Today is the Sunday of Orthodoxy, the first Sunday in Orthodox Great Lent, which commemorates the Triumph of Orthodoxy and the restoration of the icons in 843 after the second period of Iconoclasm:
The Uncircumscribable Word of the Father was circumscribed when He took flesh of thee, O Theotokos; and when He had restored the defiled image to its ancient state, He suffused it with divine beauty. As for us, confessing our salvation, we record it in deed and word. ~Kontakion of the First Sunday of Great Lent
What is Russia trying to accomplish? Dmitri Trenin tries to make sense of Russia’s actions in Ukraine:
In Moscow, there is a growing fatigue with the west, with the EU and the United States. Their role in Ukraine is believed to be particularly obnoxious: imposing on Ukraine a choice between the EU and Russia that it could not afford; supporting the opposition against an elected government; turning a blind eye to right-wing radical descendants of wartime Nazi collaborators; siding with the opposition to pressure the government into submission; finally, condoning an unconstitutional regime change. The Kremlin is yet again convinced of the truth of the famous maxim of Alexander III, that Russia has only two friends in the world, its army and its navy. Both now defend its interests in Crimea.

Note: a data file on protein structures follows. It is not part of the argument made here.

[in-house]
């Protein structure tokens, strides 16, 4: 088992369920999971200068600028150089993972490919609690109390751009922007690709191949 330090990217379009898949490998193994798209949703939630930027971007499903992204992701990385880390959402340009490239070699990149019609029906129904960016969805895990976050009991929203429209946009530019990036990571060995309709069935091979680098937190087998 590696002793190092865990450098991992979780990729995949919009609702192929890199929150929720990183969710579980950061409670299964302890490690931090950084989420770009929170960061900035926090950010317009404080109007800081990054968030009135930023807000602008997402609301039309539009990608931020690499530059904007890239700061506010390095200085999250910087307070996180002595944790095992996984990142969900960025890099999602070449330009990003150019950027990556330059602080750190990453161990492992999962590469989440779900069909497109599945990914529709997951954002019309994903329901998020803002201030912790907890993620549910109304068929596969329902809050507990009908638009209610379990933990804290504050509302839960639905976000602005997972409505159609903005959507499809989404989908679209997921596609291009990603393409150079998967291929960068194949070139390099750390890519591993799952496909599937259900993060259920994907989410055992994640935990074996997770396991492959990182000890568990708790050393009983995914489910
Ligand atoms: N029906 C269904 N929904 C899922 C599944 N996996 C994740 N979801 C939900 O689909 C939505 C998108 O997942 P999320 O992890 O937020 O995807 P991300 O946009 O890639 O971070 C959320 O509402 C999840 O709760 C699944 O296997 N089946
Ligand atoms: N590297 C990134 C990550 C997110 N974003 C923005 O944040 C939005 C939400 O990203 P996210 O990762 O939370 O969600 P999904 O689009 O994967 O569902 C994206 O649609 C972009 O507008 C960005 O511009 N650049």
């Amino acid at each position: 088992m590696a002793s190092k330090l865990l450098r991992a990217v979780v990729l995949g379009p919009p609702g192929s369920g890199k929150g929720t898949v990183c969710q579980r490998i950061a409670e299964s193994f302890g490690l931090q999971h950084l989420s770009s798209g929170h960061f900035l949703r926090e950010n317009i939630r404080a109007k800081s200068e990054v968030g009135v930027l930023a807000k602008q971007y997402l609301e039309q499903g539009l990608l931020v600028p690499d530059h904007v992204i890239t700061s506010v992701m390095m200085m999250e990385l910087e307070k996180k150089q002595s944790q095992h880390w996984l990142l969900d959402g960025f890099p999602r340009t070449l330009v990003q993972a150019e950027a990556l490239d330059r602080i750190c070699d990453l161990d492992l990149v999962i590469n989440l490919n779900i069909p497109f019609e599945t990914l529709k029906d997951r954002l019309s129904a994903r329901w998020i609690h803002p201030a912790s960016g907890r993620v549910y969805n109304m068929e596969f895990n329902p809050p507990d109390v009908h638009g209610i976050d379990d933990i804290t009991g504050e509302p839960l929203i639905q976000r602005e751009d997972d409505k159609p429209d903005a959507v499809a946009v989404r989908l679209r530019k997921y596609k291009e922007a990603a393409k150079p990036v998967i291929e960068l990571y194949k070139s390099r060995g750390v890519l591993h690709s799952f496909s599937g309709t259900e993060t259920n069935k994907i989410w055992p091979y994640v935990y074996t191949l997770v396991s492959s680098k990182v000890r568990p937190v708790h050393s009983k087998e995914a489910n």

What will it cost Russia? Peter Baker reviews the limited options that the U.S. has to penalize Russia for its incursion. Helena Yakovlev-Golani and Nadiya Kravets run through different scenarios for Crimea’s future status (annexation, independence, status quo) and what each one will cost Russia over the long term.
What the U.S. should and shouldn’t do in response. Greg Djerejian offers some excellent advice. Michael Brendan Dougherty advises Americans not to panic. Thomas Graham proposes some possible constructive options.
Is a multipolar world emerging? Steven Metz discusses what a future multipolar order would look like.
If Scotland becomes independent, what happens to the British flag? Matt Ford looks at some of the possibilities for a new U.K. flag.
The New York Times reports on Rubio’s renewed effort to remind us why he should never be president, namely his bad and outdated views on foreign policy. For example, it quotes part of a recent speech he gave at CPAC: